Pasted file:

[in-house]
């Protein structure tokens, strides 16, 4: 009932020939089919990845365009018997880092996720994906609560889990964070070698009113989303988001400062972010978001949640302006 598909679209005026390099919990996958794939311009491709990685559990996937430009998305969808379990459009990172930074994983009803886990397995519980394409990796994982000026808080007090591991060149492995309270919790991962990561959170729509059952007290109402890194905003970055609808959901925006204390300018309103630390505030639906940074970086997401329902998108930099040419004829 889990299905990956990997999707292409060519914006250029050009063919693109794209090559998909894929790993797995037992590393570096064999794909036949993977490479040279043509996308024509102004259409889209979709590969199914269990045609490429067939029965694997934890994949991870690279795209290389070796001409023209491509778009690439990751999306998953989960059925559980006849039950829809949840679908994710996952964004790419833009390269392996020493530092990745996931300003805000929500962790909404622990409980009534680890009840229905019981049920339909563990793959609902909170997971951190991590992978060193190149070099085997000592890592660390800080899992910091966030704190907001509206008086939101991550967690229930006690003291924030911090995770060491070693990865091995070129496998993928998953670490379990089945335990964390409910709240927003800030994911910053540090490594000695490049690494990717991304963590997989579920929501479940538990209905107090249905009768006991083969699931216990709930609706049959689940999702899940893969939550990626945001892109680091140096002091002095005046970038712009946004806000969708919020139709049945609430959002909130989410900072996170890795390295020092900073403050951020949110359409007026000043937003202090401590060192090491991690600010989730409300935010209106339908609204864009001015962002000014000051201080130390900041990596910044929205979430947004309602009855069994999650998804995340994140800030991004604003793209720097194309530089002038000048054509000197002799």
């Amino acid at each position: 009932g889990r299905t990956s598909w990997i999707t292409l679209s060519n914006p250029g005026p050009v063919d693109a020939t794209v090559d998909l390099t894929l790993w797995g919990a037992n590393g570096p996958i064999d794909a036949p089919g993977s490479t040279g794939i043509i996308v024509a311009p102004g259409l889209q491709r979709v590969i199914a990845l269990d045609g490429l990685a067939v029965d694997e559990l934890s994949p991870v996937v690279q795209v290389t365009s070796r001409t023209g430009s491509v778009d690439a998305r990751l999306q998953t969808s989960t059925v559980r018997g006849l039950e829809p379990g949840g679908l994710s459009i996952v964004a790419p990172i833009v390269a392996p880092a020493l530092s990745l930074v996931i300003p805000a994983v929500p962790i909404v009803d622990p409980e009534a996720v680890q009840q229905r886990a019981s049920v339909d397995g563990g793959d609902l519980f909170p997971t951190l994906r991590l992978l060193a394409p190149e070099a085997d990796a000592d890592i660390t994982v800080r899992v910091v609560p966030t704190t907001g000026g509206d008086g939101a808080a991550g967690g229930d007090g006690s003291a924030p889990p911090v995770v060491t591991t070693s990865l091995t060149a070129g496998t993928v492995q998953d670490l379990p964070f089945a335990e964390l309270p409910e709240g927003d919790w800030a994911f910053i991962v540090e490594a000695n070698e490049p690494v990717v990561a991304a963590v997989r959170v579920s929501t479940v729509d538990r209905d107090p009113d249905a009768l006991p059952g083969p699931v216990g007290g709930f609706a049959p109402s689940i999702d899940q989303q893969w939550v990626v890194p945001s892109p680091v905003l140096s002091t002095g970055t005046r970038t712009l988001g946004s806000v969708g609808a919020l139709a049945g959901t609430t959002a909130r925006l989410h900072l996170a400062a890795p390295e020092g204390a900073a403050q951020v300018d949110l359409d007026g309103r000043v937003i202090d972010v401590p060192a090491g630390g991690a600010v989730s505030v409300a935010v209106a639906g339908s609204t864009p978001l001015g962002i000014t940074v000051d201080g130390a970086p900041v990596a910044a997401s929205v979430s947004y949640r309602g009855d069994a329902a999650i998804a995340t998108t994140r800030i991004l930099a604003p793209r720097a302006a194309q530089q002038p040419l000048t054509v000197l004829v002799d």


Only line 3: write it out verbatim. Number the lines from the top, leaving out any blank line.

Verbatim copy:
């Amino acid at each position: 009932g889990r299905t990956s598909w990997i999707t292409l679209s060519n914006p250029g005026p050009v063919d693109a020939t794209v090559d998909l390099t894929l790993w797995g919990a037992n590393g570096p996958i064999d794909a036949p089919g993977s490479t040279g794939i043509i996308v024509a311009p102004g259409l889209q491709r979709v590969i199914a990845l269990d045609g490429l990685a067939v029965d694997e559990l934890s994949p991870v996937v690279q795209v290389t365009s070796r001409t023209g430009s491509v778009d690439a998305r990751l999306q998953t969808s989960t059925v559980r018997g006849l039950e829809p379990g949840g679908l994710s459009i996952v964004a790419p990172i833009v390269a392996p880092a020493l530092s990745l930074v996931i300003p805000a994983v929500p962790i909404v009803d622990p409980e009534a996720v680890q009840q229905r886990a019981s049920v339909d397995g563990g793959d609902l519980f909170p997971t951190l994906r991590l992978l060193a394409p190149e070099a085997d990796a000592d890592i660390t994982v800080r899992v910091v609560p966030t704190t907001g000026g509206d008086g939101a808080a991550g967690g229930d007090g006690s003291a924030p889990p911090v995770v060491t591991t070693s990865l091995t060149a070129g496998t993928v492995q998953d670490l379990p964070f089945a335990e964390l309270p409910e709240g927003d919790w800030a994911f910053i991962v540090e490594a000695n070698e490049p690494v990717v990561a991304a963590v997989r959170v579920s929501t479940v729509d538990r209905d107090p009113d249905a009768l006991p059952g083969p699931v216990g007290g709930f609706a049959p109402s689940i999702d899940q989303q893969w939550v990626v890194p945001s892109p680091v905003l140096s002091t002095g970055t005046r970038t712009l988001g946004s806000v969708g609808a919020l139709a049945g959901t609430t959002a909130r925006l989410h900072l996170a400062a890795p390295e020092g204390a900073a403050q951020v300018d949110l359409d007026g309103r000043v937003i202090d972010v401590p060192a090491g630390g991690a600010v989730s505030v409300a935010v209106a639906g339908s609204t864009p978001l001015g962002i000014t940074v000051d201080g130390a970086p900041v990596a910044a997401s929205v979430s947004y949640r309602g009855d069994a329902a999650i998804a995340t998108t994140r800030i991004l930099a604003p793209r720097a302006a194309q530089q002038p040419l000048t054509v000197l004829v002799d």